Actor David Hyde Pierce felt helpless while watching two loved ones succumb to Alzheimer's disease. Here, he shares his family's struggle and why his advocacy work gives him new hope.
David Hyde Pierce still remembers his dad's reaction to his Emmy Award in 1995. "He said, 'Oh, I can't wait to tell your mother.' He was so happy about it, but my mom had passed away. I remember being struck by that and thinking, Well, that's absolutely fine. As far as he's concerned, she's still here."
It was, unfortunately, a familiar moment for the Frasier star. He had already watched his grandfather battle Alzheimer's disease, the most common type of dementia—a condition in which brain nerve cells die, causing changes in memory, behavior and thinking. And it was one of the experiences that turned David into a passionate advocate for the search to find a cure for the debilitating disease, which is the fifth leading cause of death among those 65 and older in the U.S.
A cruel disease
George Pierce, David's father, had heart surgery and suffered a stroke, which affected his memory, peripheral vision and judgment. He started to show signs of dementia, but David's mom, Laura, took over many of the tasks he normally handled. After Laura passed away a few years later, George moved in with David's brother and his family. Over time, George's condition worsened. "My brother or his wife would have to miss work or the kids would have to miss school because my dad was unable to be by himself for any length of time," recalls David. "They'd leave him a note that said, Dad, going to the store, be back in 20 minutes. He might have read it but would completely forget and be in a panic about where they were. Everything became a crisis."
When it proved impossible to care for George at home, the family moved him to a nearby assisted living facility. One weekend, George came down with the flu and passed away. Although David and his family were devastated, they were relieved that George still recognized everyone. "We knew what we'd been spared," he says.
That's because David's maternal grandfather, Rod, had suffered from Alzheimer's as well. David's grandmother, Mildred, tried to care for him at home. When he began wandering out of the house, Mildred was forced to move Rod to a nursing home. David still grieves for his grandparents' emotional loss. "To be married for 50 years and…to have your spouse not know who you are and become belligerent day after day with no letup—that's quite a cruel form of torture," he says.
David will never forget the visits he had with Rod toward the end of his life. "He was a witty man and had a lot of dignity," the actor says softly. "Seeing him with his arms strapped to the wheelchair to restrain him, staring blankly at a book of construction paper flowers and animals that some generous kid had made for the people at the nursing home…. I don't know if I have words for what that does to you. You feel so helpless and hopeless." Fortunately, that feeling faded when David decided to turn his grief into action.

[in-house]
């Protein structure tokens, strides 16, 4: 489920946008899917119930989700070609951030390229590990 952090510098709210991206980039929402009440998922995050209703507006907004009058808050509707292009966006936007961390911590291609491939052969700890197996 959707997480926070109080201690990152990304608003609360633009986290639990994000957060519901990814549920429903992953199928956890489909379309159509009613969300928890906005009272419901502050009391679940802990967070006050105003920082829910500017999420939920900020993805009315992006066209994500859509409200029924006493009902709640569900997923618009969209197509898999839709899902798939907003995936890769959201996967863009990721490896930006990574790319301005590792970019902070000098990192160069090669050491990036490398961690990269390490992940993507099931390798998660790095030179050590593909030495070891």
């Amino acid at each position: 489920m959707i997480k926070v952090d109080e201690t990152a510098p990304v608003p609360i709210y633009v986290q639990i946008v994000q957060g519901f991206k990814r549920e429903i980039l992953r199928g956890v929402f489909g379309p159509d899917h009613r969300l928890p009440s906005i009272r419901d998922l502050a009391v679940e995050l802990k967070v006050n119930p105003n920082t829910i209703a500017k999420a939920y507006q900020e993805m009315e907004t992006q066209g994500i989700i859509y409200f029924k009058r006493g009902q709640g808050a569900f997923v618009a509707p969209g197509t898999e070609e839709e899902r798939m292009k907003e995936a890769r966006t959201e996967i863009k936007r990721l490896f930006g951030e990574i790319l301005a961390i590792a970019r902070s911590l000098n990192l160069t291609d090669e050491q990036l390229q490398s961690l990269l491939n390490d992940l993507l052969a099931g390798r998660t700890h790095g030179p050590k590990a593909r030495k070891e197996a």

David has made it his mission to spare other families the anguish of losing a loved one to Alzheimer's disease. For more than 15 years, he has been a passionate spokesperson and honorary board member of the Alzheimer's Association (AA), a nonprofit group that promotes Alzheimer's research. In 2010, he urged lawmakers to support the National Alzheimer's Project Act, which passed last year. Its goal is to create a strategic plan to prevent Alzheimer's disease by 2025. He also represents caregivers as a member of the U.S. Department of Health & Human Services' Advisory Council on Alzheimer's Research, Care and Services. "Being part of the fight is what has healed me the most," says David. "The reason I continue working with the AA is that I…get to see the progress being made [by researchers], and I see new stories of hope."
David's top Alzheimer's caregiving tips
In 2011, 15 million people provided unpaid care to loved ones with Alzheimer's and other forms of dementia, according to the Alzheimer's Association (AA). More than 60% of caregivers rate the emotional stress as high, and one-third report symptoms of depression. Here's how you can minimize any stress and give your loved one the best care possible:
1. Take advantage of an early diagnosis.
Devastating as it may be, an early diagnosis means your loved one can make crucial decisions before the disease starts to take a serious toll. "People…can plan things they've always wanted to do," says David. "They can also plan for the end—whether it's financial planning or medical choices."
2. Know that Alzheimer's affects everyone differently.
"There's an expression we have: If you've seen one Alzheimer's patient, you've seen one Alzheimer's patient," says David. "Even though the general pathway of the disease is the same, how it progresses and the way it affects people can be wildly different."
3. Don't be afraid to get help.
"[Alzheimer's disease] is terrifying, and people are sometimes so afraid that they don't talk about it," says David. "I think there's a big fear of being isolated socially." Reach out to the AA (alz.org) or the Us Against Alzheimer's Network (usagainstalzheimersnetwork.org).
Photo: David Hyde Pierece (left) with his father, George